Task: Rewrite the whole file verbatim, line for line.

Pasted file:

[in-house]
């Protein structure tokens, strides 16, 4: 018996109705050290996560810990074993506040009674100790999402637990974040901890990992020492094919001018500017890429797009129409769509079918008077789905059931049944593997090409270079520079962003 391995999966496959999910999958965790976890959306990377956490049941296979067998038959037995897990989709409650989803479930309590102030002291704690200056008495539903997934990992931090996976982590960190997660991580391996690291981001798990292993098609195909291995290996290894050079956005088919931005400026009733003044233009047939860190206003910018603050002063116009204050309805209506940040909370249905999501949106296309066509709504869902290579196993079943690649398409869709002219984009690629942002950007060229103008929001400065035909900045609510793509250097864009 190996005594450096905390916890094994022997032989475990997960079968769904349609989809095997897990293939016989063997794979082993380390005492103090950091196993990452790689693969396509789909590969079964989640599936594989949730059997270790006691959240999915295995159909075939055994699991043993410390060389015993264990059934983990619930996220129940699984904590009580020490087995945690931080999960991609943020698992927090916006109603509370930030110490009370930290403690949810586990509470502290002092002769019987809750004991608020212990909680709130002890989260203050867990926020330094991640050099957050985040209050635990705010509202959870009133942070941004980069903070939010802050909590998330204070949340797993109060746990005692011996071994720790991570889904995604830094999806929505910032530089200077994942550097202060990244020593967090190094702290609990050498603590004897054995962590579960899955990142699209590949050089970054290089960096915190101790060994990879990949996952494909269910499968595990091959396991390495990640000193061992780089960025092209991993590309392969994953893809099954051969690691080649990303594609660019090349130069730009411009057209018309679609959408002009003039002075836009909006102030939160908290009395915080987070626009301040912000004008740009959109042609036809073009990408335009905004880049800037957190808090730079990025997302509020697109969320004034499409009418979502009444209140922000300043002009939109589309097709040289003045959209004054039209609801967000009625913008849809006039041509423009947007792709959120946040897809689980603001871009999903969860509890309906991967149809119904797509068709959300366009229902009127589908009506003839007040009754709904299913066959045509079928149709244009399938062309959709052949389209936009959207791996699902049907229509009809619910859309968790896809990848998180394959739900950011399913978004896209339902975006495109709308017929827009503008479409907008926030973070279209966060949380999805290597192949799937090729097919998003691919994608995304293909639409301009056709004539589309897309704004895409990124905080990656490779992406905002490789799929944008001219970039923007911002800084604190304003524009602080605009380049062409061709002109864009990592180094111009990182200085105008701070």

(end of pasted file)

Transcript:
[in-house]
């Protein structure tokens, strides 16, 4: 018996109705050290996560810990074993506040009674100790999402637990974040901890990992020492094919001018500017890429797009129409769509079918008077789905059931049944593997090409270079520079962003 391995999966496959999910999958965790976890959306990377956490049941296979067998038959037995897990989709409650989803479930309590102030002291704690200056008495539903997934990992931090996976982590960190997660991580391996690291981001798990292993098609195909291995290996290894050079956005088919931005400026009733003044233009047939860190206003910018603050002063116009204050309805209506940040909370249905999501949106296309066509709504869902290579196993079943690649398409869709002219984009690629942002950007060229103008929001400065035909900045609510793509250097864009 190996005594450096905390916890094994022997032989475990997960079968769904349609989809095997897990293939016989063997794979082993380390005492103090950091196993990452790689693969396509789909590969079964989640599936594989949730059997270790006691959240999915295995159909075939055994699991043993410390060389015993264990059934983990619930996220129940699984904590009580020490087995945690931080999960991609943020698992927090916006109603509370930030110490009370930290403690949810586990509470502290002092002769019987809750004991608020212990909680709130002890989260203050867990926020330094991640050099957050985040209050635990705010509202959870009133942070941004980069903070939010802050909590998330204070949340797993109060746990005692011996071994720790991570889904995604830094999806929505910032530089200077994942550097202060990244020593967090190094702290609990050498603590004897054995962590579960899955990142699209590949050089970054290089960096915190101790060994990879990949996952494909269910499968595990091959396991390495990640000193061992780089960025092209991993590309392969994953893809099954051969690691080649990303594609660019090349130069730009411009057209018309679609959408002009003039002075836009909006102030939160908290009395915080987070626009301040912000004008740009959109042609036809073009990408335009905004880049800037957190808090730079990025997302509020697109969320004034499409009418979502009444209140922000300043002009939109589309097709040289003045959209004054039209609801967000009625913008849809006039041509423009947007792709959120946040897809689980603001871009999903969860509890309906991967149809119904797509068709959300366009229902009127589908009506003839007040009754709904299913066959045509079928149709244009399938062309959709052949389209936009959207791996699902049907229509009809619910859309968790896809990848998180394959739900950011399913978004896209339902975006495109709308017929827009503008479409907008926030973070279209966060949380999805290597192949799937090729097919998003691919994608995304293909639409301009056709004539589309897309704004895409990124905080990656490779992406905002490789799929944008001219970039923007911002800084604190304003524009602080605009380049062409061709002109864009990592180094111009990182200085105008701070």